But treatment can make a dramatic difference in your child’s symptoms. With the right support, your child can get on track for success in all areas of life.
If your child is hyperactive, inattentive, or impulsive, it may take a lot of energy to get him or her to listen, finish a task, or sit still. The constant monitoring can be frustrating and exhausting. Sometimes you may feel like your child is running the show. But there are steps you can take to regain control of the situation, while simultaneously helping your child make the most of his or her abilities.
While attention deficit disorder is not caused by bad parenting, there are effective parenting strategies that can go a long way to correct problem behaviors.
Children with ADHD need structure, consistency, clear communication, and rewards and consequences for their behavior. They also need lots of love, support, and encouragement.
There are many things parents can do to reduce the signs and symptoms of ADD/ADHD without sacrificing the natural energy, playfulness, and sense of wonder unique in every child.
Make a schedule. Set specific times for waking up, eating, playing, doing homework, doing chores, watching TV or playing video games, and going to bed. Post the schedule where your child will always see it. Explain any changes to the routine in advance.
Make simple house rules. It's important to explain what will happen when the rules are obeyed and when they are broken. Write down the rules and the results of not following them.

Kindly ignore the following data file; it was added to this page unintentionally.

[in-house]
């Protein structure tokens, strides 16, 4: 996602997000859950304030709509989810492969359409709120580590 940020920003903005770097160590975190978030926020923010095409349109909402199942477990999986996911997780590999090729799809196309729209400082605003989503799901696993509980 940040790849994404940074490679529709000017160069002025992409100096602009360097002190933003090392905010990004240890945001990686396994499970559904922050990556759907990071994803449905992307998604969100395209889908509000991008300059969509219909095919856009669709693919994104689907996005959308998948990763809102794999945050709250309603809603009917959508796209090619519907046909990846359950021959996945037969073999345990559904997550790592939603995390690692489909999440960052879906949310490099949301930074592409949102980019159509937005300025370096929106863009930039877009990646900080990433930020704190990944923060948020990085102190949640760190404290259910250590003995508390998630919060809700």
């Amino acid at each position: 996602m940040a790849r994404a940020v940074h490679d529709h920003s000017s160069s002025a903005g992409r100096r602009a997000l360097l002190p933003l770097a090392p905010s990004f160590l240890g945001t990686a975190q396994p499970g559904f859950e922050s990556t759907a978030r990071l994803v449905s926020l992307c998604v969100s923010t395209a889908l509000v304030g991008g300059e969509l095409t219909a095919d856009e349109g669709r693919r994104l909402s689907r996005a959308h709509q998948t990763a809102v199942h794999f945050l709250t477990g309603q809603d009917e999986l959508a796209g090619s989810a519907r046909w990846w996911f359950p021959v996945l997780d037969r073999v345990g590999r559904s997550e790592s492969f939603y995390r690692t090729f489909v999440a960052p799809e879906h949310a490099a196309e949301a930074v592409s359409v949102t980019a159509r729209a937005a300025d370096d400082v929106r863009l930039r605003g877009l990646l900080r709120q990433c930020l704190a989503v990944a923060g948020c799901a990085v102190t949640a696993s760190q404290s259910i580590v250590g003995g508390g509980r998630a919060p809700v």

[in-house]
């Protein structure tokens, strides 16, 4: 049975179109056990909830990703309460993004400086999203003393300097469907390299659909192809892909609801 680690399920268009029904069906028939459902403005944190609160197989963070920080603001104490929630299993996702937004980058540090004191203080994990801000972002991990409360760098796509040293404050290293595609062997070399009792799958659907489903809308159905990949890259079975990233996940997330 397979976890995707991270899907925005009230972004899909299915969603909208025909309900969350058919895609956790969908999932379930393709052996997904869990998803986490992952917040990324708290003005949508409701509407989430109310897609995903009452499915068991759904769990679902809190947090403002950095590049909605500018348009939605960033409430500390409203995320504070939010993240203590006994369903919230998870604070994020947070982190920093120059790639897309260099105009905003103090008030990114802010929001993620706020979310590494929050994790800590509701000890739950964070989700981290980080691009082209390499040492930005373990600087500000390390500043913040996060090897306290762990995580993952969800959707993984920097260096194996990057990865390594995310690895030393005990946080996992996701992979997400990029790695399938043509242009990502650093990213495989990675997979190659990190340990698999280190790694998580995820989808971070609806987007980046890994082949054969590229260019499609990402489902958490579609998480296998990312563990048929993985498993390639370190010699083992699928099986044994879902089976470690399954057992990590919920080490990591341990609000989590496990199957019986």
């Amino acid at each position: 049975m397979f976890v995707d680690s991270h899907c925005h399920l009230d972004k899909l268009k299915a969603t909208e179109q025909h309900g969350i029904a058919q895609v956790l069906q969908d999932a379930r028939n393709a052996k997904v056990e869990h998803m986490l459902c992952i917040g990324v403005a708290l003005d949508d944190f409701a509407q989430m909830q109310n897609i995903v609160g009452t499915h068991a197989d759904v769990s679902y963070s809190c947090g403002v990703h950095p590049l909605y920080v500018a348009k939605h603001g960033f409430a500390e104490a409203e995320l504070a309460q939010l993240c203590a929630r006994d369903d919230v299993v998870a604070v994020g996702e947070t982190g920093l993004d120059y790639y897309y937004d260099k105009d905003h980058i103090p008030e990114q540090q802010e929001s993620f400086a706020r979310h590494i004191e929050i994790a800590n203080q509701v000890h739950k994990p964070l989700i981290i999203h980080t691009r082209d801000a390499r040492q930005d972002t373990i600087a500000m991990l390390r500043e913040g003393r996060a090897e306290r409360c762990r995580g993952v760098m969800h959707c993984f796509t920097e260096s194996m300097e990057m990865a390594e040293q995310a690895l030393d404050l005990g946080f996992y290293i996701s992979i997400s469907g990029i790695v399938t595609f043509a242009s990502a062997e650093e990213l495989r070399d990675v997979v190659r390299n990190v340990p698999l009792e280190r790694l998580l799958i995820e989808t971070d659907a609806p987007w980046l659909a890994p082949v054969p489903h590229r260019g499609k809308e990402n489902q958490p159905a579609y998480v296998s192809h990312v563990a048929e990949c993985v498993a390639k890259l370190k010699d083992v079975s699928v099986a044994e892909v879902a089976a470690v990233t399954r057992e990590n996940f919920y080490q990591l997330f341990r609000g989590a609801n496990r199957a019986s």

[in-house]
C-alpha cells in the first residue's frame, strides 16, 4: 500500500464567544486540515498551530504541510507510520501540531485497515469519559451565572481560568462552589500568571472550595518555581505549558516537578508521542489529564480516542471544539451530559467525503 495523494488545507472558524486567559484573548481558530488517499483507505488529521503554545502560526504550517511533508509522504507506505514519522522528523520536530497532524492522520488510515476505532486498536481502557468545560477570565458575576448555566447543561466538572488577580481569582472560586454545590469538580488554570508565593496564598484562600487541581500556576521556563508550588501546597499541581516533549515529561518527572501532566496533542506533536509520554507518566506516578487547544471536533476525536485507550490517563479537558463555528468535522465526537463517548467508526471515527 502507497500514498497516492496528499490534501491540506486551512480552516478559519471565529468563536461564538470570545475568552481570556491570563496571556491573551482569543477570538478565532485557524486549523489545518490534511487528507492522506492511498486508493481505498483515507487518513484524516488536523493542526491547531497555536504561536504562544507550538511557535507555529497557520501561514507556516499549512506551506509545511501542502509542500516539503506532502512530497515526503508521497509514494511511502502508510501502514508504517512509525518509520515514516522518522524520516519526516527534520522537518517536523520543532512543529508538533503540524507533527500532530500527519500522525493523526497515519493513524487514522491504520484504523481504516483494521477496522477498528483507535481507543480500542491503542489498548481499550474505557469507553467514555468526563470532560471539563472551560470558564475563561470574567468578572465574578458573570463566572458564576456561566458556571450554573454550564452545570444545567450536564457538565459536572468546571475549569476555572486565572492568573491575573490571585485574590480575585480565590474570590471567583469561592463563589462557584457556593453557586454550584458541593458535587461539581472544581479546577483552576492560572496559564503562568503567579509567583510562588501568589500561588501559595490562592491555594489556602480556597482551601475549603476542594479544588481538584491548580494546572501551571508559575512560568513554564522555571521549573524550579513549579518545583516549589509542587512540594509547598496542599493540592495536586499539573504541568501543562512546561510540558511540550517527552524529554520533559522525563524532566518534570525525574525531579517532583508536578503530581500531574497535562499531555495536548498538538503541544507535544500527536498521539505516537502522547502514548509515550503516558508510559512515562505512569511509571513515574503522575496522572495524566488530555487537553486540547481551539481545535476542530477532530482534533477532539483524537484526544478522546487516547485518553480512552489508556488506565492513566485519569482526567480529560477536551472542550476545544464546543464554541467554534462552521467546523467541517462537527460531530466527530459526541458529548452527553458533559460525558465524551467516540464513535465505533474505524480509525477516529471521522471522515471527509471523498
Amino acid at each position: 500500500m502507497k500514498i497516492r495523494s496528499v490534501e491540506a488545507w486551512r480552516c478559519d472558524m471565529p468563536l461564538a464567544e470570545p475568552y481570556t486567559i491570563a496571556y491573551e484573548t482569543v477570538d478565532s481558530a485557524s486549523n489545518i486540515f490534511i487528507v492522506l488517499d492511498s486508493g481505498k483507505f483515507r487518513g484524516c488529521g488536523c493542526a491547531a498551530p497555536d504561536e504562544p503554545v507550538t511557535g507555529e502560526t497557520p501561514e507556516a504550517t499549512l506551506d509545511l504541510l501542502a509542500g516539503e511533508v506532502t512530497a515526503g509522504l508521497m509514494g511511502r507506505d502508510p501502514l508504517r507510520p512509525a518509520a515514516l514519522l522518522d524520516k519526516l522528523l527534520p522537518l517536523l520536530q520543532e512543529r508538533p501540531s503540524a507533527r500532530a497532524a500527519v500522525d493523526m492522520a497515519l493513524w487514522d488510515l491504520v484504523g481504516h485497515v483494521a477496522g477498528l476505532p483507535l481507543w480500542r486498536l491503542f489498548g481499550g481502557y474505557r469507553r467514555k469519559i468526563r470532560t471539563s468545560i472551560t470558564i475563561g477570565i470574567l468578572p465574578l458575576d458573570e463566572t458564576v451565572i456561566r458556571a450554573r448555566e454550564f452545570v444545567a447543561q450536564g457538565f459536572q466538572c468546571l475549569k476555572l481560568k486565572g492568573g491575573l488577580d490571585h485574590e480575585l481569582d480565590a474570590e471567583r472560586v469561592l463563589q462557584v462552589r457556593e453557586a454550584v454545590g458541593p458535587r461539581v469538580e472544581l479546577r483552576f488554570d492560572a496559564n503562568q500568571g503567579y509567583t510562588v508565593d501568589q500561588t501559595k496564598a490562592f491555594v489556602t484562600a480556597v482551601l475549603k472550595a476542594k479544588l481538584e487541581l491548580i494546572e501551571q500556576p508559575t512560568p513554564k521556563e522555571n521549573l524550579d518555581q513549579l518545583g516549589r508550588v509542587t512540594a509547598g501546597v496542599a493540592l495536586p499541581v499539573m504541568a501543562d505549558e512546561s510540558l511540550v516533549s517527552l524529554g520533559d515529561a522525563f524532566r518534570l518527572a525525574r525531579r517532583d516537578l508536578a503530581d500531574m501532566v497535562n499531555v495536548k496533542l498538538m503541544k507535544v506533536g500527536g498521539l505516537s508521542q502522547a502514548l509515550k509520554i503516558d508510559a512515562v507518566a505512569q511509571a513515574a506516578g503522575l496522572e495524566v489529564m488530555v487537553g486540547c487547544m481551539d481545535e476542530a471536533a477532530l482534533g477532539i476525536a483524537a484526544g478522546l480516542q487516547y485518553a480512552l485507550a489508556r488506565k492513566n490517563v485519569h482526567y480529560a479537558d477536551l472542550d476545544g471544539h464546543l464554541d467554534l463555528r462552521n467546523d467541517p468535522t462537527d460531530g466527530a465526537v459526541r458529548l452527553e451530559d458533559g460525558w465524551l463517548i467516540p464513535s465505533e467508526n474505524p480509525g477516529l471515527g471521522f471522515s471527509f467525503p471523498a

Make sure your directions are understood. Get your child's attention and look directly into his or her eyes. Then tell your child in a clear, calm voice specifically what you want. Keep directions simple and short. Ask your child to repeat the directions back to you.
Reward good behavior. Congratulate your child when he or she completes each step of a task.
Make sure your child is supervised all the time. Because they are impulsive, children who have ADHD may need more adult supervision than other children their age.
Watch your child around his or her friends. It's sometimes hard for children who have ADHD to learn social skills. Reward good play behaviors.
Set a homework routine. Pick a regular place for doing homework, away from distractions such as other people, TV and video games. Break homework time into small parts and have breaks.
Focus on effort, not grades. Reward your child when he or she tries to finish school work, not just for good grades. You can give extra rewards for earning better grades.
Talk with your child's teachers. Find out how your child is doing at school--in class, at playtime, at lunchtime. Ask for daily or weekly progress notes from the teacher.
Some children benefit from counseling or from structured therapy. Families may benefit from talking with a specialist in managing ADHD-related behavior and learning problems.
Studies have shown that certain food colorings and preservatives may cause or worsen hyperactive behavior in some children. Talk to your doctor about whether you need to make any changes to your child’s diet.
HOMOEOPATHY DOES IT WELL IN ADHD
It is found that Homoeopathy has worked well on ADHD. After a detailed case taking a constitutional medicine is prescribed. There are many homoeopathic drugs which will help your hyper active child. A good planned parenting with homoeopathic medicine will make wonders in your hyper active child.
Most commonly prescribed medicines are,
3) Nux vomica
6) Merc sol
Any information given above is not intended to be taken as a replacement for medical advice. There for it is very important that the patient should avoid self treatment and rather contact OLIVE HOMOEO CARE or a qualified classical homoeopath and take treatment under his proper guidance and advice.